Francisco “Frank” Moncion (July 6, 1918 – April 1, 1995) was a charter member of the New York City Ballet. Moncion said that as a young teenager he was walking down the street minding his own business when Lincoln Kirstein passed by and shouted, “Hey, kid, want to be a dancer?” Kirstein undoubtedly had an eye for talent, for Moncion was also to become an important lead dancer with the company. Over the course of his long career, spanning some forty years, he created roles in major works by George Balanchine, Jerome Robbins, and others. He was also a choreographer himself and a talented amateur painter.[1]

Francisco Monción was born in Concepción de la Vega, a large city in La Vega province in the center of the Dominican Republic. His family immigrated to the United States in 1922 or 1923, when he was four years old. Moncion's surname is well known in the Dominican Republic, as his family is connected to General Benito Monción (1826–1898), an army officer of French descent who fought in the Dominican Restoration War. In 1947, Francisco Moncion became a citizen of the United States.

He did not begin dance training until he was twenty, and then it was almost by accident. In 1938, he was offered a scholarship to the recently established School of American Ballet, then engaged in recruiting male students. He accepted the offer and soon found himself in technique classes with Balanchine, Pierre Vladimiroff, and Anatole Oboukoff, undergoing the strict discipline of the Russian school of classical ballet. In 1942, while still a student, he appeared in the ensemble of Balanchine's Ballet Imperial in a production by the New Opera Company at the Majestic Theater in New York. However, as World War II was raging in Europe, he postponed his thoughts of becoming a professional dancer and enlisted in the U.S. Army. After two years of military service, he was discharged, whereupon he returned to New York and began his theatrical career.[2]

Vechten, Carl van - 1947 - Francisco Moncion.jpg
by Carl Van Vechten

by George Platt Lynes

GEORGE PLATT LYNES (1907-1955) Francisco Moncion.
GEORGE PLATT LYNES (1907-1955) Francisco Moncion. Silver print, the image measuring 241.3x190.5 mm; 9 1/2x7 1/2 inches, with the subject's name and date, in pencil, and Lynes' credit hand stamp, on verso. 1951.

Moncion's first engagement as a professional dancer was as a "gypsy" in a Broadway revival of The Merry Widow, Franz Lehár's famous operetta, with dances choreographed by Balanchine. When this show closed, in May 1944, he joined the marquis de Cuevas's Ballet International as a principal, creating the title roles in two major productions later that year: Edward Caton's Sebastian and Léonide Massine's Mad Tristan, a Surrealist work with spectacular designs by Salvador Dalí. Of the latter, Edwin Denby wrote, "Besides Dalí, there was one other hero Friday night, Francisco Moncion, who took the part of Tristan. He carried off the most acrobatically strenuous part without a flaw, and more than that he projected the character and the story convincingly. He is a very fine dancer indeed, and a quite exceptionally imaginative one.[3] Following this engagement, Moncion performed briefly with Colonel de Basil's Original Ballet Russe during the early months of the 1946/47 season. He then became an original member of Ballet Society, formed by Balanchine and Lincoln Kirstein in 1947, and later of its successor, the New York City Ballet. During the four decades that he spent in these companies, he created a number of important roles and participated in many historic performances. At the first performance of the New York City Ballet on October 11, 1948, he danced in all three ballets on the program: Concerto Barocco, Orpheus, and Symphony in C.[4] Decades later, during the troupe's 20th anniversary season he appeared in the premier of Jacques d'Amboise's Tchaikovsky Suite No. 2 in collaboration with Robert Irving and John Serry Sr.[5][6][7][8]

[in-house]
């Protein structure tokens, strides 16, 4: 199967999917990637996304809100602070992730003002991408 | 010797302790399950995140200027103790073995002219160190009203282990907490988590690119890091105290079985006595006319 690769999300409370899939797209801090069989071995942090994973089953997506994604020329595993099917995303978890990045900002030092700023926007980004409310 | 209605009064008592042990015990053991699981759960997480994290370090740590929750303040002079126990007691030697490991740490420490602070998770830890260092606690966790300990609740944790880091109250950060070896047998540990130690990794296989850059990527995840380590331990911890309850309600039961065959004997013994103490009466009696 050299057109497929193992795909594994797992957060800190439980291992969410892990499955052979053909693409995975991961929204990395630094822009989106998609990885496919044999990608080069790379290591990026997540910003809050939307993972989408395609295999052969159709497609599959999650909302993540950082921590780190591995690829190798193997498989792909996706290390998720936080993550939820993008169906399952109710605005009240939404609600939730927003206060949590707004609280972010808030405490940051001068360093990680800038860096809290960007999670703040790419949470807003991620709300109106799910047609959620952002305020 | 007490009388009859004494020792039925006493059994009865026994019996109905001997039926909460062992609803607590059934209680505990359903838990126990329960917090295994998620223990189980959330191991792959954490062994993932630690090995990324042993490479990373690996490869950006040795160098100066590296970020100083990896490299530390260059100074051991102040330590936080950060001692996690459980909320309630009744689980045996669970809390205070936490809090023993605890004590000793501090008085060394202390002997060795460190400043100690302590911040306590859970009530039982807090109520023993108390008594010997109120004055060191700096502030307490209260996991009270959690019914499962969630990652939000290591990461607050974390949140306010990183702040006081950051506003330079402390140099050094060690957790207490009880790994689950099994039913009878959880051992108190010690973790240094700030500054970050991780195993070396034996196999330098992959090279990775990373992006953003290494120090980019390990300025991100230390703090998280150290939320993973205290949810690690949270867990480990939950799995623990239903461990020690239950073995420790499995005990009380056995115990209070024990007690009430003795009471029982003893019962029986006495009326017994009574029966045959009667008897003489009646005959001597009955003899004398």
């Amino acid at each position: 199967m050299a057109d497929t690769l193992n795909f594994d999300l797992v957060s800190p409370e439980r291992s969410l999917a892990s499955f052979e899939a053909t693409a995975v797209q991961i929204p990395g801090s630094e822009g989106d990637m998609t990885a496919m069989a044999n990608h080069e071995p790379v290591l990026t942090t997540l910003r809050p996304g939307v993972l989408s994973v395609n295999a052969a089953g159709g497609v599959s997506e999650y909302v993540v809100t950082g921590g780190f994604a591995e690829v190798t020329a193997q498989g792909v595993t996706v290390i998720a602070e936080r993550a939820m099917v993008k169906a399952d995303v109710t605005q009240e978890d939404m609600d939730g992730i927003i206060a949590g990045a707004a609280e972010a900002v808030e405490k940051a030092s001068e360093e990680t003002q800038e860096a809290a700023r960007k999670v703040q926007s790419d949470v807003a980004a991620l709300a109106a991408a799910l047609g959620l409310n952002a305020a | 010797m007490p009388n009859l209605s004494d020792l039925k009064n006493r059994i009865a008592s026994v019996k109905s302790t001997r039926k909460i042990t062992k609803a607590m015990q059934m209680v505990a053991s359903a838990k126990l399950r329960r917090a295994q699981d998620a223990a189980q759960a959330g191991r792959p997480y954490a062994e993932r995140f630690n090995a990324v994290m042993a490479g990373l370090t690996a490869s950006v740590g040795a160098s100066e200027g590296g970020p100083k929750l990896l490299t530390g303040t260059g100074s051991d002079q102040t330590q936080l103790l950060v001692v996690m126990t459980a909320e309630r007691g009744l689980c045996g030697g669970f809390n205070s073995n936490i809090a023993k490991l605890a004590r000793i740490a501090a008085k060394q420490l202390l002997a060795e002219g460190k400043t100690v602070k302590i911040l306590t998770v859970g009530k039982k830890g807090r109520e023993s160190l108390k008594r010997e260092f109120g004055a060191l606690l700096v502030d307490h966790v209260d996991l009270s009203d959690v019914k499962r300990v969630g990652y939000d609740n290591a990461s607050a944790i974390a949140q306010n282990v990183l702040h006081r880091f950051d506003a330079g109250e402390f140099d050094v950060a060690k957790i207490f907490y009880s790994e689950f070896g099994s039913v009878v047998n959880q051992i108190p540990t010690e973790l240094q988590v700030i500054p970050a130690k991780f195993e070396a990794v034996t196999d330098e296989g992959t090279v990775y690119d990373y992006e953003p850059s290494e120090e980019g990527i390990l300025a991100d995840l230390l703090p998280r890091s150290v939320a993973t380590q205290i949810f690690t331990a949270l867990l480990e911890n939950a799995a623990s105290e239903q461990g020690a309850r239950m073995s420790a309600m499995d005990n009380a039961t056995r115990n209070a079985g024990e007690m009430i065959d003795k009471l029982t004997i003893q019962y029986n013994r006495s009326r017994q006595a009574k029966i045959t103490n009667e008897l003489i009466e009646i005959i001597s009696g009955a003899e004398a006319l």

Early in his career, it became clear that Moncion would never be a true danseur noble. He lacked the elegance of bearing and refinement required for princely roles. Yet it was equally clear that he was capable of effective portrayals in many different roles as a premier danseur. He was a dashing figure in the Balanchine dances for the Broadway production of The Chocolate Soldier (1947), swirling and twirling with Mary Ellen Moylan. He was a delicately tender partner to Tanaquil Le Clercq in Jerome Robbins's meditative Afternoon of a Faun (1953), bringing a sensual, feline languor to the part. He was dramatically powerful in the title role of Balanchine's Prodigal Son, entranced by the Siren of Yvonne Mounsey and then heartbreakingly contrite as he painfully made his way home to his father. In stark contrast, he was hilariously funny as The Husband in Robbins's The Concert, smoking his cigar and flitting about the stage to butterfly music. And, of course, he was mysteriously compelling and beautiful in Orpheus, as the brooding Dark Angel, the role for which he is perhaps best remembered.[11]

In the 1950s and 1960s, Moncion experimented with choreographing works of his own. He made four for the New York City Ballet and two for other companies.[12]

After his retirement from the stage in 1983, Moncion spent his leisure years at his home in Woodstock, New York, indulging his considerable talent for oil painting. His works were shown in several New York exhibitions. He died of cancer at his home at the age of 76.[13]

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